So many times in the construction industry.” Bernie: We do have those too – Portable Modular Data Center. we're thinking about writing a white paper around it." and they haven't really stepped back and aligned that to what their real IT requirements are over what period of time. they are all curious about. it is really a data centre… Michael: I picture it that way when you say “scalable modular data centre.From the Green IT Innovation Series Steve: No. between that and having reference accounts. IT management needs to formalize requirements for an RFP and use that to evaluate suppliers. The second is we found that they've organized in a way where there isn't really strong collaboration between all the partners. This is a very complex exercise of engineering design. I found this amount of money. Scalable Modular Data Center is really. There are quite a few references from here in Canada. What we find is that most clients recognize that they want the right security. and starting with a set of very well-defined requirements. other than „pick us?‟ Do you have any guidance that will help him them to understand what they should look for in suppliers so that they can get something that makes business sense today and will make business sense over time? Bernie: Sure. statement of requirements. "OK. And then the point that I kind of mentioned earlier. those organizations may not have really recent data centre experience. 5 . and what has caused a problem in this data centre environment?” In fact. it does not require a raised floor and basically. and they become not great projects but troubled projects. Basically. the right environment around their data centres.I guess from a building perspective.. a more traditional data centre design. And that's not traditionally how data centres are designed. and it's usually based on the design the engineering firm did last time. "We want to optimize the design of the data centre for this environment.. whereas looking at the IT architecture and infrastructure. customers say. " and using energy consumption and operating expenses as a design point. And data centres are unique animals. And so. we found two or three major issues that keep getting repeated when people run into these projects. Do you have any guidance for firms that are constructing an RFP. we have a design at a component level. and saying. is very important. And they're basically around two or three major factors. “have we seen a bunch of major customer problems. We had a lot of early installs here. scales power and cooling almost at the rack level. Here's what I'm building. And although they may have great relationships with a real-estate organization or a construction firm. They may not have actually built a data centre in the last 10 or 15 or 20 years. not as components. making sure that you've got all of the members together that are going to create this end-to-end environment and they're working on the project together through the life of that environment is a critical success factor. I think the overall guidance that we would give is that they buy a data centre as a solution. Steve: One of the potential ways of approaching the question that you asked is. Once the business case is approved. but they‟re not necessarily what they are really buying. And if those three things aren't tightly linked. construction management. the hand-offs between those pieces could create a disaster. The first is that we find customers have a belief that they have some expertise that actually doesn't exist. So containers. Michael: That is actually not a bad transition to the other half of this discussion. we find that in many cases.
Michael: That's really impressive.. Michael: And that's a common problem in IT.From the Green IT Innovation Series And they've gone too far down the path and spent a whole bunch of money before they really understand what the base requirements are.. That's a really good one to have. “why you need visibility into stuff that's in my domain. 1. They're blaming each other for the gaps that they're causing in the organization instead of working together to find some comprehensive solution to those problems. and in many cases will stop the project and start all over on: what are the requirements? Because you can continue to throw more money into this hole.. adds. but what would the three key points be for a customer who's thinking. what are the three key points that a customer should keep in mind when they're looking to build a business case or an RFP – not to put you on the spot. Bernie: OK. in aligning IT and facilities as partners. Michael: But it's funny. 6 . if I were to ask you." Michael: “Ready. IT is known for that: moves. Steve: Absolutely. You mentioned weak collaboration between partners. you never told me in advance you needed that. Steve: Absolutely. before you start aligning the construction partners. I'll figure out where I'm going after I started. adds. thank you. not just in facilities. and changes.. and changes." Michael: Or.. They're not used to collaboration. and you never asked me if I had the power and cooling capacity to support them. In these environments. Ease of moves. to make sure that those other pieces hang together against a well-understood statement of requirement.000 blade servers landed on the loading docks. It's a common problem for all of us. "I need to put together a business case and an RFP around a new facility.” Steve: “Yeah. and I need to think about.. And in many cases. It seems like there's even a step. Why do you need to get involved in the design aspects?" Right? Michael: So Bernie.. Bernie: And I've got to have capital costs as number four. it's pretty easy to get into a contentious environment: "Well. yeah – I know everything about power and cooling. you'll find that the real estate or facilities organization and the IT organization are kind of at odds. fire. but that's not a good exercise until we really understand if what we're building actually meets the things that you're going to need over time. right? We've all gotten into that mode of. "Let me just start." Bernie: Scalability. Michael: You know what? I'll give you a fourth. And operating efficiency. aim!” Steve: Exactly – not a good approach. They're not working together in a productive way..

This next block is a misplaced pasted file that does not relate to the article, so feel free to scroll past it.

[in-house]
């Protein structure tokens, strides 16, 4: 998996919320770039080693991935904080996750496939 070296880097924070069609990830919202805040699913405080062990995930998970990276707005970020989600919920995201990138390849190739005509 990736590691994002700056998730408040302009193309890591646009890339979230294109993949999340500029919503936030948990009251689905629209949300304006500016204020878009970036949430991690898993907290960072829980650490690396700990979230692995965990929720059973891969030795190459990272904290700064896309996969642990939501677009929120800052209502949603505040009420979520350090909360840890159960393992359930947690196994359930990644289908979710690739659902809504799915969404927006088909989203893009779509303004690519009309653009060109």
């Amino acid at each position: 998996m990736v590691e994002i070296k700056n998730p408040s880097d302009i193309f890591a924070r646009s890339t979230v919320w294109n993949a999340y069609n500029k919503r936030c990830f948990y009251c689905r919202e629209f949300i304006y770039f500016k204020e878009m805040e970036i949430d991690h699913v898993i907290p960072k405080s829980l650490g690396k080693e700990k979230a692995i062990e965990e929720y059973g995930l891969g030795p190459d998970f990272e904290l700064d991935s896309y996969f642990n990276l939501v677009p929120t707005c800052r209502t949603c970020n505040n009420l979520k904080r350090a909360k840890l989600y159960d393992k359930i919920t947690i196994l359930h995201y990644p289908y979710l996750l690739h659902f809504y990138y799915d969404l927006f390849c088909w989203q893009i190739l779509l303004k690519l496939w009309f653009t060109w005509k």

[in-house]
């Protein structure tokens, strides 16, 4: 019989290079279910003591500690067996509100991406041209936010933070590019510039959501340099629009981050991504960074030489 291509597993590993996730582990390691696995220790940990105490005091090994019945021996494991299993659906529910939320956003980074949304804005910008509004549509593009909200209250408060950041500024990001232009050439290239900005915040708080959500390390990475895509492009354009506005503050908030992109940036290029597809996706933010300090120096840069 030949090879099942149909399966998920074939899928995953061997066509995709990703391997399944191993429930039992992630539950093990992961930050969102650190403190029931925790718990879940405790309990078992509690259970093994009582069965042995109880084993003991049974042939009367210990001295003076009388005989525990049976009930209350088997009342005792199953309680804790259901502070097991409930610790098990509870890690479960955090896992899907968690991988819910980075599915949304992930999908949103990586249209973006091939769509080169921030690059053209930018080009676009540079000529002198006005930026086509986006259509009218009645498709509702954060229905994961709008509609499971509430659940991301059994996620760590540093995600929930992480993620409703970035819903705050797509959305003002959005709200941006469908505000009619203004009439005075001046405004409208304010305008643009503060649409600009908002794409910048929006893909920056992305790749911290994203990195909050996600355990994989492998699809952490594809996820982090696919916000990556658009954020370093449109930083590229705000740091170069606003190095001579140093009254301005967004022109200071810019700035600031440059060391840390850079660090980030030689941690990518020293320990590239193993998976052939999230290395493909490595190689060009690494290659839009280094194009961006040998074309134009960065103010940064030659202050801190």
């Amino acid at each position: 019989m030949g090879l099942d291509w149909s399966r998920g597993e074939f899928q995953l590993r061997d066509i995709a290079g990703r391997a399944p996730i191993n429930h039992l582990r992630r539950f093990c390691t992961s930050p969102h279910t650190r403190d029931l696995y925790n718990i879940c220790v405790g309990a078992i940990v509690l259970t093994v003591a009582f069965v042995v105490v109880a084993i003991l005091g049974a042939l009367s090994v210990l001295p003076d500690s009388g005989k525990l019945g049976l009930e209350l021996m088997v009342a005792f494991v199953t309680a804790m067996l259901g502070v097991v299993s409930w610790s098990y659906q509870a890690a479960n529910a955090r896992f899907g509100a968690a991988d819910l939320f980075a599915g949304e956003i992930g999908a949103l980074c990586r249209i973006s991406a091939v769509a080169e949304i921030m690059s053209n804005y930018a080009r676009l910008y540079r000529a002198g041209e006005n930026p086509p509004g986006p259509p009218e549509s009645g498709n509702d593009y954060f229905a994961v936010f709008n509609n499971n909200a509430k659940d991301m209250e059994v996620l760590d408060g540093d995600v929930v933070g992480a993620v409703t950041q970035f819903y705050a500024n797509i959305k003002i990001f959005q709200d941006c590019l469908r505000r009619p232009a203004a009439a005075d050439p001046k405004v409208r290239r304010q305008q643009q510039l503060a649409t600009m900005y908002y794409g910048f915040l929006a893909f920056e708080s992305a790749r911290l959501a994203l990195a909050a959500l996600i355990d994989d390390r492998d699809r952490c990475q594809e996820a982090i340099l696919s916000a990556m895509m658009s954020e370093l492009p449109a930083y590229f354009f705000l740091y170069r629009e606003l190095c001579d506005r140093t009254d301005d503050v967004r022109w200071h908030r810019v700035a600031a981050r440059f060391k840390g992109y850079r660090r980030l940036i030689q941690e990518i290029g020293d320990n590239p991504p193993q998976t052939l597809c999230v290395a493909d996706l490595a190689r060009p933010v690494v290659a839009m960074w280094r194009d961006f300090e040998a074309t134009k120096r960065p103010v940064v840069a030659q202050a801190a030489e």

in essence. which we think is provided through modular design.. with the internal expertise. the weak collaboration. 20 years? I wouldn't take those bets. I mean.From the Green IT Innovation Series Michael: Steve. There's not one client I've ever visited that's built a data centre to last 20 years that hasn't had to go back and retrofit. Steve: Yeah.. And this whole flexibility. I mean. the ability to predict where technology is going. and that's more of a why projects fail versus what they need to focus on in the requirements. so that you're not pulling the building apart. in terms of getting the design right. so that you can add this new capability at the lowest possible cost instead of. 10. the statement of requirements. 15. is an element that. you just did give me three. and so I'd support Bernie's elements. operating and capital costs are clearly critical. over the next 5. Our ability to predict the growth of any one of our businesses. 7 . is this flexibility. if I were to put you on the same spot. And flexibility. so that you're not disrupting your facilities. I mean. the ability to predict where computing models are going. Let me put it this way. that we could predict them accurately.. because we can't.. starting all over from scratch with a retrofit? And so we think that's what modular design really offers clients. think of it…the future is really unknown. So why not spend the money up front.